Apocryphal – definition

Large Chinese Famille Rose Porcelain Bottle Vase, decorated with bird and flower roundels on a white ground strewn with flower sprays

p4A ItemID F7930973
Pair of Chinese Famille Rose Decorated Blue and White Porcelain Double Gourd Vases, finely enameled with quail amid rocks and flowers

p4A ItemID F7930972
Chinese Famille Noire Porcelain Charger, 19th/20th c., painted with pairs of phoenix birds on rockwork beneath tree with further pairs of birds

p4A ItemID F7925915
Pair of Chinese Famille Rose Decorated Blue and White Porcelain Bottle Vases, lotus pod mouths, Buddhist lion mask-ring handles, decorated with iron red and pink dragons pursuing the flaming pearl

p4A ItemID F7925520

Apocryphal – Definition

Apocryphal, the adjective form, means “of doubtful authenticity,” according to Merriam-Webster’s online dictionary. Apocrypha, the noun form, means “writings or statements of dubious authenticity,” again according to Merriam-Webster.

Apocrypha is actually a Greek word that means something closer to “obscure” or “hidden away.” The original meaning of the word, the Apocrypha in the proper noun sense, refers to religious texts outside of the traditional or accepted religious canon. Through connection with religious debates and disputes, the word picked up a more negative connotation, the one we now know, meaning something more akin to “false” or “spurious.”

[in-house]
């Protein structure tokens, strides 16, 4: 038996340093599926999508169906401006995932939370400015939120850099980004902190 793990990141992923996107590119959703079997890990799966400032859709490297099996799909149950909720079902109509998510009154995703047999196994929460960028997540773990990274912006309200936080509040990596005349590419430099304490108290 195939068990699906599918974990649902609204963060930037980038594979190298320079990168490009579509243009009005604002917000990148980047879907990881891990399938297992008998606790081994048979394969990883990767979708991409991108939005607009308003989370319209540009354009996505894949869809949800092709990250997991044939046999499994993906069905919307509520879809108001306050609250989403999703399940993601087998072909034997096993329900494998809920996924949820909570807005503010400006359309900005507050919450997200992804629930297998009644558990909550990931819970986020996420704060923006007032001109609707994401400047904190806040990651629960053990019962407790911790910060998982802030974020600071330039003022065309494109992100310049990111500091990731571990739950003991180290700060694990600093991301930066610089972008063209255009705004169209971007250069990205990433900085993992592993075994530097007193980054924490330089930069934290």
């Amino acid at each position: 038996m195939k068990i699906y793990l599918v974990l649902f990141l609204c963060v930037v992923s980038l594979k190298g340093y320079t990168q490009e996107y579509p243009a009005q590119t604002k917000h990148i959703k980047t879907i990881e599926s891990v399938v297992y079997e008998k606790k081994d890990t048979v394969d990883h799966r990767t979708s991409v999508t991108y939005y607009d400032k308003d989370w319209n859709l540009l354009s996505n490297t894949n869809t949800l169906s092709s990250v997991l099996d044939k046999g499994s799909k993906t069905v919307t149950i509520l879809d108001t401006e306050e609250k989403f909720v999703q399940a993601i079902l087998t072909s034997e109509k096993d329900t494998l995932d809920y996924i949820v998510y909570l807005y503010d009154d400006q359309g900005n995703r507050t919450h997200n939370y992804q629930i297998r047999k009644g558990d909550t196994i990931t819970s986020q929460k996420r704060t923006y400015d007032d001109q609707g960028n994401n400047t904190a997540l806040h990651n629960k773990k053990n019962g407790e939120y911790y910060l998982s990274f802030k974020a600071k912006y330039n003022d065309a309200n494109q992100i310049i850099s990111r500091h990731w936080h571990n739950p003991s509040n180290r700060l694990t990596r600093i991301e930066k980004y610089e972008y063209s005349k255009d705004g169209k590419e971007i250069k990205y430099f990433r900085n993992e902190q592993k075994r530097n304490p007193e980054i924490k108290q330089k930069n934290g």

In the antiques world, “apocryphal” tends to adhere closely to Merriam-Webster’s “doubtful authenticity.” It often indicates that a mark on a piece is questionable. For example, a Chinese vase may have characters marked on the base linking it to a certain artist, region or time period. Closer examination may reveal that the mark is above the glaze, meaning it was added after the firing, and “apocryphal” is the cataloguer’s way of conveying that because the mark could have been added five minutes or five hundred years after firing it is unreliable or thrown into question.

Auction houses also use “apocryphal” when relaying questionable anecdotes regarding origins or provenance or when the backstory of an object is almost too fantastical to be believed. The story of George Washington chopping down the cherry tree is an example most would be familiar with, but p4A item # D9956943 offers something closer to what is normally seen in the marketplace. This item, a photograph of the Sioux warrior Rain In The Face, has a story written on the back “describing the apocryphal story about Rain In The Face eating Tom Custer’s heart as revenge for his arrest.”


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